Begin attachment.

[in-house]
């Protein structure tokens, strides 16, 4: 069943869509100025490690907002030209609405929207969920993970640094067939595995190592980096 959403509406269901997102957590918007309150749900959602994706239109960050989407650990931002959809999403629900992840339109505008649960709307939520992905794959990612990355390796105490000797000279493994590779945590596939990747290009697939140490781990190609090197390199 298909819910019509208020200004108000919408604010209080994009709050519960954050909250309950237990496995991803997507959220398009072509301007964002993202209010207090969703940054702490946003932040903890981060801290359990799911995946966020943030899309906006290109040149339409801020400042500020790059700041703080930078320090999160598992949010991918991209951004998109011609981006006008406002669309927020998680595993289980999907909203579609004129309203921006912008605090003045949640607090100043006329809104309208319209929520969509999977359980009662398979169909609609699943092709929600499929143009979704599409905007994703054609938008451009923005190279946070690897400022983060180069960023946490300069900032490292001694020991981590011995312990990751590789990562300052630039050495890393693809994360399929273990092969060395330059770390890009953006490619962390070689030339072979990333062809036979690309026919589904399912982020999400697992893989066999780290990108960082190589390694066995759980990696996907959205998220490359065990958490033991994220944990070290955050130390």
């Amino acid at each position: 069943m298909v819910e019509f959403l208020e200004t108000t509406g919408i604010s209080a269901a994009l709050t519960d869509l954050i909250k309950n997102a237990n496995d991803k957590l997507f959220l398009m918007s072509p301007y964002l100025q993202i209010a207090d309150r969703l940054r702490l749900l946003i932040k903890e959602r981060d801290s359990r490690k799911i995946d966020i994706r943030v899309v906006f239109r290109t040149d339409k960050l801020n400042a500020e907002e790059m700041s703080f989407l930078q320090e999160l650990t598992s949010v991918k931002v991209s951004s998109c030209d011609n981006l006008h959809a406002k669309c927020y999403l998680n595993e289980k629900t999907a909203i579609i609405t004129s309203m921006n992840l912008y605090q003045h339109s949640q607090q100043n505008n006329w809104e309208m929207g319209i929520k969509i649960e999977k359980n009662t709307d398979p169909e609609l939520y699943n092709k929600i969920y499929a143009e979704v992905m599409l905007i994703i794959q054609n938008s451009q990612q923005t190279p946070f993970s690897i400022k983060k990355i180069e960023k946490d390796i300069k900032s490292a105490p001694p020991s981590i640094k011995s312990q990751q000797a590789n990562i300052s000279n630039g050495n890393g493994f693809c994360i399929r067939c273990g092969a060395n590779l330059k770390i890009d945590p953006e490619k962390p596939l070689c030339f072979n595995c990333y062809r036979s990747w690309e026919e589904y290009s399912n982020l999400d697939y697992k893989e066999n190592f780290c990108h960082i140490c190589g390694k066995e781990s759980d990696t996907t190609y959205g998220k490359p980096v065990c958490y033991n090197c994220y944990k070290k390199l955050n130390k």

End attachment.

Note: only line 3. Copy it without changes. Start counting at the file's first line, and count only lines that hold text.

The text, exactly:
């Amino acid at each position: 069943m298909v819910e019509f959403l208020e200004t108000t509406g919408i604010s209080a269901a994009l709050t519960d869509l954050i909250k309950n997102a237990n496995d991803k957590l997507f959220l398009m918007s072509p301007y964002l100025q993202i209010a207090d309150r969703l940054r702490l749900l946003i932040k903890e959602r981060d801290s359990r490690k799911i995946d966020i994706r943030v899309v906006f239109r290109t040149d339409k960050l801020n400042a500020e907002e790059m700041s703080f989407l930078q320090e999160l650990t598992s949010v991918k931002v991209s951004s998109c030209d011609n981006l006008h959809a406002k669309c927020y999403l998680n595993e289980k629900t999907a909203i579609i609405t004129s309203m921006n992840l912008y605090q003045h339109s949640q607090q100043n505008n006329w809104e309208m929207g319209i929520k969509i649960e999977k359980n009662t709307d398979p169909e609609l939520y699943n092709k929600i969920y499929a143009e979704v992905m599409l905007i994703i794959q054609n938008s451009q990612q923005t190279p946070f993970s690897i400022k983060k990355i180069e960023k946490d390796i300069k900032s490292a105490p001694p020991s981590i640094k011995s312990q990751q000797a590789n990562i300052s000279n630039g050495n890393g493994f693809c994360i399929r067939c273990g092969a060395n590779l330059k770390i890009d945590p953006e490619k962390p596939l070689c030339f072979n595995c990333y062809r036979s990747w690309e026919e589904y290009s399912n982020l999400d697939y697992k893989e066999n190592f780290c990108h960082i140490c190589g390694k066995e781990s759980d990696t996907t190609y959205g998220k490359p980096v065990c958490y033991n090197c994220y944990k070290k390199l955050n130390k």